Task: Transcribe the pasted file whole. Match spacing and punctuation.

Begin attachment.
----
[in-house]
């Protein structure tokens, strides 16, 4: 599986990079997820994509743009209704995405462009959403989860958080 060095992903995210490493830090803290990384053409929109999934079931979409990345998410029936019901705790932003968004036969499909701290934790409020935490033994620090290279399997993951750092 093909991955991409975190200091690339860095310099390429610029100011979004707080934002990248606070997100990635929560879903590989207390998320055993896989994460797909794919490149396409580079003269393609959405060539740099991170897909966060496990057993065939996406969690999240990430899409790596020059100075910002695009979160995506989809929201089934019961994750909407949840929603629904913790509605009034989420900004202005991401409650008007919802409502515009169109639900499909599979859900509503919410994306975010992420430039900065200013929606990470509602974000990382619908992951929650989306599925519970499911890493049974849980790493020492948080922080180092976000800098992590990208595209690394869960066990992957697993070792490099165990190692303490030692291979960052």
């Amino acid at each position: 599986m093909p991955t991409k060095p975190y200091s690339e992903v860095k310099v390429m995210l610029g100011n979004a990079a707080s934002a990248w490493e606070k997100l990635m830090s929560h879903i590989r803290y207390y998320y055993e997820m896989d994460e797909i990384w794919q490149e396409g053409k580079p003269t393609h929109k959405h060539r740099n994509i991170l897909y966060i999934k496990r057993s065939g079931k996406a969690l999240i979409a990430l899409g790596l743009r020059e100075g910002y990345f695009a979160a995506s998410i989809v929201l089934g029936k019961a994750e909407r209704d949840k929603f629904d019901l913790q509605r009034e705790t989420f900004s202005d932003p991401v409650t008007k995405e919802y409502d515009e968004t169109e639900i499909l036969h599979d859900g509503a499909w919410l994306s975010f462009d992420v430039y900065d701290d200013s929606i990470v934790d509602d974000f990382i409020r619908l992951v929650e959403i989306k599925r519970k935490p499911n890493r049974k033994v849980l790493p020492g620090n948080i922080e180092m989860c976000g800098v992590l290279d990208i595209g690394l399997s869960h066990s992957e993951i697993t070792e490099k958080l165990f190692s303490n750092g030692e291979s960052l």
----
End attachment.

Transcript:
[in-house]
């Protein structure tokens, strides 16, 4: 599986990079997820994509743009209704995405462009959403989860958080 060095992903995210490493830090803290990384053409929109999934079931979409990345998410029936019901705790932003968004036969499909701290934790409020935490033994620090290279399997993951750092 093909991955991409975190200091690339860095310099390429610029100011979004707080934002990248606070997100990635929560879903590989207390998320055993896989994460797909794919490149396409580079003269393609959405060539740099991170897909966060496990057993065939996406969690999240990430899409790596020059100075910002695009979160995506989809929201089934019961994750909407949840929603629904913790509605009034989420900004202005991401409650008007919802409502515009169109639900499909599979859900509503919410994306975010992420430039900065200013929606990470509602974000990382619908992951929650989306599925519970499911890493049974849980790493020492948080922080180092976000800098992590990208595209690394869960066990992957697993070792490099165990190692303490030692291979960052």
């Amino acid at each position: 599986m093909p991955t991409k060095p975190y200091s690339e992903v860095k310099v390429m995210l610029g100011n979004a990079a707080s934002a990248w490493e606070k997100l990635m830090s929560h879903i590989r803290y207390y998320y055993e997820m896989d994460e797909i990384w794919q490149e396409g053409k580079p003269t393609h929109k959405h060539r740099n994509i991170l897909y966060i999934k496990r057993s065939g079931k996406a969690l999240i979409a990430l899409g790596l743009r020059e100075g910002y990345f695009a979160a995506s998410i989809v929201l089934g029936k019961a994750e909407r209704d949840k929603f629904d019901l913790q509605r009034e705790t989420f900004s202005d932003p991401v409650t008007k995405e919802y409502d515009e968004t169109e639900i499909l036969h599979d859900g509503a499909w919410l994306s975010f462009d992420v430039y900065d701290d200013s929606i990470v934790d509602d974000f990382i409020r619908l992951v929650e959403i989306k599925r519970k935490p499911n890493r049974k033994v849980l790493p020492g620090n948080i922080e180092m989860c976000g800098v992590l290279d990208i595209g690394l399997s869960h066990s992957e993951i697993t070792e490099k958080l165990f190692s303490n750092g030692e291979s960052l």